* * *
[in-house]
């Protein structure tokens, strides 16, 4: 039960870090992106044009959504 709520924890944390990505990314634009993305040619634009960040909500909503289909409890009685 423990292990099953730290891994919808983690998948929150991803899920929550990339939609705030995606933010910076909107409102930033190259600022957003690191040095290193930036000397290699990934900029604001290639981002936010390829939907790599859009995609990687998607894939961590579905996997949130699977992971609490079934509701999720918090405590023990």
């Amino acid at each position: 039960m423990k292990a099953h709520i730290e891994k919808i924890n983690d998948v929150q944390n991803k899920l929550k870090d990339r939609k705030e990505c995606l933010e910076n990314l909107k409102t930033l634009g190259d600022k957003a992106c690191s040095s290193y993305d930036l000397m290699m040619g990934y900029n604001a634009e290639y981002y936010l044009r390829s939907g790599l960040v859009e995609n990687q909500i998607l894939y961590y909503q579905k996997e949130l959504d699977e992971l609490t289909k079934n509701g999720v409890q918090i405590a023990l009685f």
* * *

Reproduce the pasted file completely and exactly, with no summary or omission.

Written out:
[in-house]
């Protein structure tokens, strides 16, 4: 039960870090992106044009959504 709520924890944390990505990314634009993305040619634009960040909500909503289909409890009685 423990292990099953730290891994919808983690998948929150991803899920929550990339939609705030995606933010910076909107409102930033190259600022957003690191040095290193930036000397290699990934900029604001290639981002936010390829939907790599859009995609990687998607894939961590579905996997949130699977992971609490079934509701999720918090405590023990």
């Amino acid at each position: 039960m423990k292990a099953h709520i730290e891994k919808i924890n983690d998948v929150q944390n991803k899920l929550k870090d990339r939609k705030e990505c995606l933010e910076n990314l909107k409102t930033l634009g190259d600022k957003a992106c690191s040095s290193y993305d930036l000397m290699m040619g990934y900029n604001a634009e290639y981002y936010l044009r390829s939907g790599l960040v859009e995609n990687q909500i998607l894939y961590y909503q579905k996997e949130l959504d699977e992971l609490t289909k079934n509701g999720v409890q918090i405590a023990l009685f």